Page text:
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on September 15, 2005
"What is the Federal Reserve System? The answer may surprise you. It is not federal and there are no reserves. Furthermore, the Federal Reserve Banks are not even banks." These are the opening sentences to Section One of this book, and what follows is a brilliant exposé of the national and international banking systems. In comparison to other writings on this subject, this book is quite long. However, it is written in an uncomplicated, straightforward style that enables the reader to comprehend the clandestine machinations of the world's money manipulators. The title may sound like a novel, but there is no fiction here. Step by step Griffin guides you through the inner workings of the Federal Reserve Banking System, the International Monetary Fund and the World Bank. Sound complicated? Sure it does, and it can be intimidating. However, if you are interested in deciphering a complex subject, you cannot begin with a better book. Each chapter begins with a preview of what is to come, and ends with a concise summary. This is a very helpful technique that keeps the book flowing smoothly, and aids in the comprehension of what can be very challenging topic. Not to be mistaken for "conspiracy literature", The Creature... is an excellent text that will grant the reader insight into information rarely examined by the general public. A true MUST read!
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on February 8, 2000
I have read "The Creature from Jekyll Island" and "Secrets of the Temple" and "The Creature from Jekyll Island" is an easier read and is more on point. This book gave life to suspicions I had in high school and covered points I had not previously thought of. One of the author's strengths is his ability to go very in depth with this topic without getting overly artsy and ambiguous with his writing. I would like to comment on a couple of reviews on this book before I finish my own. My comments are not meant as a personal attack against these individuals. They can say what they want. However, I believe some of their comments are misleading and hurt both author and potential reader unfairly.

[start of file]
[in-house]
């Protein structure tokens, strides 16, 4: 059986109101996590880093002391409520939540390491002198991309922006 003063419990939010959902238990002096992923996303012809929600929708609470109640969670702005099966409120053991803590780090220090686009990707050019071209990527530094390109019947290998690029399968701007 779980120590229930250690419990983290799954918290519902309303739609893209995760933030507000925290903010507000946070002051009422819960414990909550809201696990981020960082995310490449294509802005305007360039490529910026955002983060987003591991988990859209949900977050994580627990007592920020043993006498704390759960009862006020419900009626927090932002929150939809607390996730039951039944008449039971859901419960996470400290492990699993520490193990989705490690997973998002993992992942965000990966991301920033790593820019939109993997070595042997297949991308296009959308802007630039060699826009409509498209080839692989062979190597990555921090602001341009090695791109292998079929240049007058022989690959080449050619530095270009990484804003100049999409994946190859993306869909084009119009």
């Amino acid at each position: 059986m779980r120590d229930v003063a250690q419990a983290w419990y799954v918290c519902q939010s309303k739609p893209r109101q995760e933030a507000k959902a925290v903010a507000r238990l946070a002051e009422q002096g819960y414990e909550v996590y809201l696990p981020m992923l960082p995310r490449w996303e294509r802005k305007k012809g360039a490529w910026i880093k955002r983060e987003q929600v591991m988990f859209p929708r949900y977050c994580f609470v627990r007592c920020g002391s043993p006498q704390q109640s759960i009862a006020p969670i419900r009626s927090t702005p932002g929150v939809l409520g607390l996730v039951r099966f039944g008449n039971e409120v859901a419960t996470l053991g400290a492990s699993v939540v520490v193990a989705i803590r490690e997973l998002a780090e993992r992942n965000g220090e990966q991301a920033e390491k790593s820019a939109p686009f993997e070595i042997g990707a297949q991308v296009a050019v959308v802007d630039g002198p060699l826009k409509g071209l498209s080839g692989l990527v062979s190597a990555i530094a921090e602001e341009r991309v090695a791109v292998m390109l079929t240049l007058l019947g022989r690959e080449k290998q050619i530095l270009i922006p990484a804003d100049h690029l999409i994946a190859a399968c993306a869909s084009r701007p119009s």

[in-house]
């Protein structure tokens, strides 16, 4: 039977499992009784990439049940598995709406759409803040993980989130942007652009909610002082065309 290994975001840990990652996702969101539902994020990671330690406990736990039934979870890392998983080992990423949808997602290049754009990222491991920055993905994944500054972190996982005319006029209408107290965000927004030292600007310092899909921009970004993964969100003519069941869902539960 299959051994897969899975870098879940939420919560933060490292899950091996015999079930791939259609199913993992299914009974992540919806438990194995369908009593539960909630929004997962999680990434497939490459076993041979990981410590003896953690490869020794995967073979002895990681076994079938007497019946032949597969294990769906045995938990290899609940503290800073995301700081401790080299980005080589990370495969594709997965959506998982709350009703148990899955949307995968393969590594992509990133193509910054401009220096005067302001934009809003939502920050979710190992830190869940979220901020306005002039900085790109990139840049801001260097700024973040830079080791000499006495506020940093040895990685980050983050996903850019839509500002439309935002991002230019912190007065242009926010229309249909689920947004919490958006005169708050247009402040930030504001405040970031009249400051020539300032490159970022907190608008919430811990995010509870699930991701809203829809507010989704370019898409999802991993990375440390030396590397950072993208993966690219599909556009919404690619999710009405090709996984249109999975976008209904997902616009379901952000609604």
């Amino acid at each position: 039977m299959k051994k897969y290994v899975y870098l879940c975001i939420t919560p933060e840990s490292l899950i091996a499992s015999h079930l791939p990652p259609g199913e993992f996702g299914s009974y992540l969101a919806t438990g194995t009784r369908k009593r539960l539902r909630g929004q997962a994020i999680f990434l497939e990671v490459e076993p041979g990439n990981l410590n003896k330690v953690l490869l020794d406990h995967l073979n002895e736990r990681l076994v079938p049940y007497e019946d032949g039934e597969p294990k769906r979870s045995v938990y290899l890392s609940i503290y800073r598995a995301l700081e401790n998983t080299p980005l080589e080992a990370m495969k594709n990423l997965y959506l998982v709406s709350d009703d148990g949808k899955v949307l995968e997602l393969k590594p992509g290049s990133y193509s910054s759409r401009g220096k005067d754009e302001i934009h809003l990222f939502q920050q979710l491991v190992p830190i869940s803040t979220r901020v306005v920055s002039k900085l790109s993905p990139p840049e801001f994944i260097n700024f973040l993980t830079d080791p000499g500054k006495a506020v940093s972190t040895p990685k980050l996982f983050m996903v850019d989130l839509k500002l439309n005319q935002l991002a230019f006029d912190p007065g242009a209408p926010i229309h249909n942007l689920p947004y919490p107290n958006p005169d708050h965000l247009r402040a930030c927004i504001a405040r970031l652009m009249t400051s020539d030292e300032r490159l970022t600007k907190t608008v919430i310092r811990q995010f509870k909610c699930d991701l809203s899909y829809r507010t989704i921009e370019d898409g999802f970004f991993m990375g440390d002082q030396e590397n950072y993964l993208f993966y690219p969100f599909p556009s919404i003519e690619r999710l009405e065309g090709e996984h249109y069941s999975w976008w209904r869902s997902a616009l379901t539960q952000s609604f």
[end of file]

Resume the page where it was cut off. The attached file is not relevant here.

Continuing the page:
Greg Whyte goes after the author for not having a balanced and objective view. The establishment has had their say, and the author can go after the FED however he pleases. The author clearly outlines several valid reasons why the FED should be abolished. This reviewer also accuses the author of using falsehoods, innuendos, and misinterpreted statistics, but this same reviewer does not give one example nor does this reviewer tell us where to do proper, independent research we should do.
Clint says the bankers should have had a say. I agree. All of them and not just a few of the wealthiest. The men at Jekyll Island did not go there on behalf of the entire banking industry. This reviewer also wonders who is actually cheating the public: Is the author cheating the public with his documented and clearly written book or is it the the media, FED friendly politicians, and Alan Greenspan, who was against fiat money until seeing the FED's "Help Wanted" sign, cheating the public?